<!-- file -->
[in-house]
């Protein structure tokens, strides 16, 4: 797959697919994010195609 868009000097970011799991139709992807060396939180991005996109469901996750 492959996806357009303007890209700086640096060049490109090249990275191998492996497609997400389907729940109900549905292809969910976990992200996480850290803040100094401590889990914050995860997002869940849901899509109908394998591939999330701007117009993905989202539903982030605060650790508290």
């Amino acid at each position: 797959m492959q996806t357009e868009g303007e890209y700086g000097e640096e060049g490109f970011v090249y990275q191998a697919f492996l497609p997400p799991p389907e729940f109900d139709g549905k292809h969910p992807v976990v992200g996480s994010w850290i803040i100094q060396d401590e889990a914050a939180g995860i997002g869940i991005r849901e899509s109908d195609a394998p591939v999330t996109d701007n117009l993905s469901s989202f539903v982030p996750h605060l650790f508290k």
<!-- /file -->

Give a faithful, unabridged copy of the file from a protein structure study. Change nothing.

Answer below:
[in-house]
């Protein structure tokens, strides 16, 4: 797959697919994010195609 868009000097970011799991139709992807060396939180991005996109469901996750 492959996806357009303007890209700086640096060049490109090249990275191998492996497609997400389907729940109900549905292809969910976990992200996480850290803040100094401590889990914050995860997002869940849901899509109908394998591939999330701007117009993905989202539903982030605060650790508290």
């Amino acid at each position: 797959m492959q996806t357009e868009g303007e890209y700086g000097e640096e060049g490109f970011v090249y990275q191998a697919f492996l497609p997400p799991p389907e729940f109900d139709g549905k292809h969910p992807v976990v992200g996480s994010w850290i803040i100094q060396d401590e889990a914050a939180g995860i997002g869940i991005r849901e899509s109908d195609a394998p591939v999330t996109d701007n117009l993905s469901s989202f539903v982030p996750h605060l650790f508290k």